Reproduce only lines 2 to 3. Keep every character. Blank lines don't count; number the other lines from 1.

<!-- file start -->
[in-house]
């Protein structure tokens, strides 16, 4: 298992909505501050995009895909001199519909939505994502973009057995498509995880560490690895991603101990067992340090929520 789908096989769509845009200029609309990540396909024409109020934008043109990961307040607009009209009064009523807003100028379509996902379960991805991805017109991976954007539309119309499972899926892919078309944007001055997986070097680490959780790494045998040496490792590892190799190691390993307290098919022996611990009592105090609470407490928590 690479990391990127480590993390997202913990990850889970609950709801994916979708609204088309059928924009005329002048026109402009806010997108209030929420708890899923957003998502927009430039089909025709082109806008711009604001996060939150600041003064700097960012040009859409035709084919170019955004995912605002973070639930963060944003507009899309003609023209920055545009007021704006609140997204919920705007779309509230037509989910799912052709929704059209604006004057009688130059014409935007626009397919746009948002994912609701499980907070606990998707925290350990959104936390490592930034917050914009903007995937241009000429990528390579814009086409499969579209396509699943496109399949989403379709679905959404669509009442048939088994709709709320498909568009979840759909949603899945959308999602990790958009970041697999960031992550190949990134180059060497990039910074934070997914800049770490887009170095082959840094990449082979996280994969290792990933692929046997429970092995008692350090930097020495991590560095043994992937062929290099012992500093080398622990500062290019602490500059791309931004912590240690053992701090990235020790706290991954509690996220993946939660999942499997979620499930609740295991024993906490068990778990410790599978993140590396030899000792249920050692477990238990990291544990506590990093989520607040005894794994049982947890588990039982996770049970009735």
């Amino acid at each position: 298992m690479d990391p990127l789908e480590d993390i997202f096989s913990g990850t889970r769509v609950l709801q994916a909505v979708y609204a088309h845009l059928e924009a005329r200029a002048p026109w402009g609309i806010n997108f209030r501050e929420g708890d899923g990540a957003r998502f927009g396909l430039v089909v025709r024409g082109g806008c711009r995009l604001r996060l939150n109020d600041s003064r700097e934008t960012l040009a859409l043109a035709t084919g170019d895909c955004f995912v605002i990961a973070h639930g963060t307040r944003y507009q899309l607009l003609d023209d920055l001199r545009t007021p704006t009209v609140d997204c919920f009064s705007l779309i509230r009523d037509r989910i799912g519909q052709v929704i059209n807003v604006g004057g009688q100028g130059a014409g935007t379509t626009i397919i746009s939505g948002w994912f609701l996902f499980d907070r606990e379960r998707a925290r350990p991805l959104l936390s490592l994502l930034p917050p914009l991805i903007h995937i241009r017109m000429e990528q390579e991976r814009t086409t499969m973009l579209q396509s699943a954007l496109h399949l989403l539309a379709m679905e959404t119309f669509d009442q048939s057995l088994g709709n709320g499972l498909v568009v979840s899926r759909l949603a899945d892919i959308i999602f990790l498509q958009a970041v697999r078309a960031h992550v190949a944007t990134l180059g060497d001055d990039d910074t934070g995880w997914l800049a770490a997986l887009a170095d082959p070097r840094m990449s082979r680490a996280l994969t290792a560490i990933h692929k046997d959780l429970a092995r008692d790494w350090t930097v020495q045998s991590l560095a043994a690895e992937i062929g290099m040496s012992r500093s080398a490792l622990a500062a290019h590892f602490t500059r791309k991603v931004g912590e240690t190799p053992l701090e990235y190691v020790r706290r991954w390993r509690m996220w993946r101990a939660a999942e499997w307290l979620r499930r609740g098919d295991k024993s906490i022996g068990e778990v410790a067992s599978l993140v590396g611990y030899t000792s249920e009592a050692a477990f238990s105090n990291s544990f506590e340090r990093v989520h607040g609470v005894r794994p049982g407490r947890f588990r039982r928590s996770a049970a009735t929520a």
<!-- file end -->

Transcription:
């Protein structure tokens, strides 16, 4: 298992909505501050995009895909001199519909939505994502973009057995498509995880560490690895991603101990067992340090929520 789908096989769509845009200029609309990540396909024409109020934008043109990961307040607009009209009064009523807003100028379509996902379960991805991805017109991976954007539309119309499972899926892919078309944007001055997986070097680490959780790494045998040496490792590892190799190691390993307290098919022996611990009592105090609470407490928590 690479990391990127480590993390997202913990990850889970609950709801994916979708609204088309059928924009005329002048026109402009806010997108209030929420708890899923957003998502927009430039089909025709082109806008711009604001996060939150600041003064700097960012040009859409035709084919170019955004995912605002973070639930963060944003507009899309003609023209920055545009007021704006609140997204919920705007779309509230037509989910799912052709929704059209604006004057009688130059014409935007626009397919746009948002994912609701499980907070606990998707925290350990959104936390490592930034917050914009903007995937241009000429990528390579814009086409499969579209396509699943496109399949989403379709679905959404669509009442048939088994709709709320498909568009979840759909949603899945959308999602990790958009970041697999960031992550190949990134180059060497990039910074934070997914800049770490887009170095082959840094990449082979996280994969290792990933692929046997429970092995008692350090930097020495991590560095043994992937062929290099012992500093080398622990500062290019602490500059791309931004912590240690053992701090990235020790706290991954509690996220993946939660999942499997979620499930609740295991024993906490068990778990410790599978993140590396030899000792249920050692477990238990990291544990506590990093989520607040005894794994049982947890588990039982996770049970009735």
């Amino acid at each position: 298992m690479d990391p990127l789908e480590d993390i997202f096989s913990g990850t889970r769509v609950l709801q994916a909505v979708y609204a088309h845009l059928e924009a005329r200029a002048p026109w402009g609309i806010n997108f209030r501050e929420g708890d899923g990540a957003r998502f927009g396909l430039v089909v025709r024409g082109g806008c711009r995009l604001r996060l939150n109020d600041s003064r700097e934008t960012l040009a859409l043109a035709t084919g170019d895909c955004f995912v605002i990961a973070h639930g963060t307040r944003y507009q899309l607009l003609d023209d920055l001199r545009t007021p704006t009209v609140d997204c919920f009064s705007l779309i509230r009523d037509r989910i799912g519909q052709v929704i059209n807003v604006g004057g009688q100028g130059a014409g935007t379509t626009i397919i746009s939505g948002w994912f609701l996902f499980d907070r606990e379960r998707a925290r350990p991805l959104l936390s490592l994502l930034p917050p914009l991805i903007h995937i241009r017109m000429e990528q390579e991976r814009t086409t499969m973009l579209q396509s699943a954007l496109h399949l989403l539309a379709m679905e959404t119309f669509d009442q048939s057995l088994g709709n709320g499972l498909v568009v979840s899926r759909l949603a899945d892919i959308i999602f990790l498509q958009a970041v697999r078309a960031h992550v190949a944007t990134l180059g060497d001055d990039d910074t934070g995880w997914l800049a770490a997986l887009a170095d082959p070097r840094m990449s082979r680490a996280l994969t290792a560490i990933h692929k046997d959780l429970a092995r008692d790494w350090t930097v020495q045998s991590l560095a043994a690895e992937i062929g290099m040496s012992r500093s080398a490792l622990a500062a290019h590892f602490t500059r791309k991603v931004g912590e240690t190799p053992l701090e990235y190691v020790r706290r991954w390993r509690m996220w993946r101990a939660a999942e499997w307290l979620r499930r609740g098919d295991k024993s906490i022996g068990e778990v410790a067992s599978l993140v590396g611990y030899t000792s249920e009592a050692a477990f238990s105090n990291s544990f506590e340090r990093v989520h607040g609470v005894r794994p049982g407490r947890f588990r039982r928590s996770a049970a009735t929520a």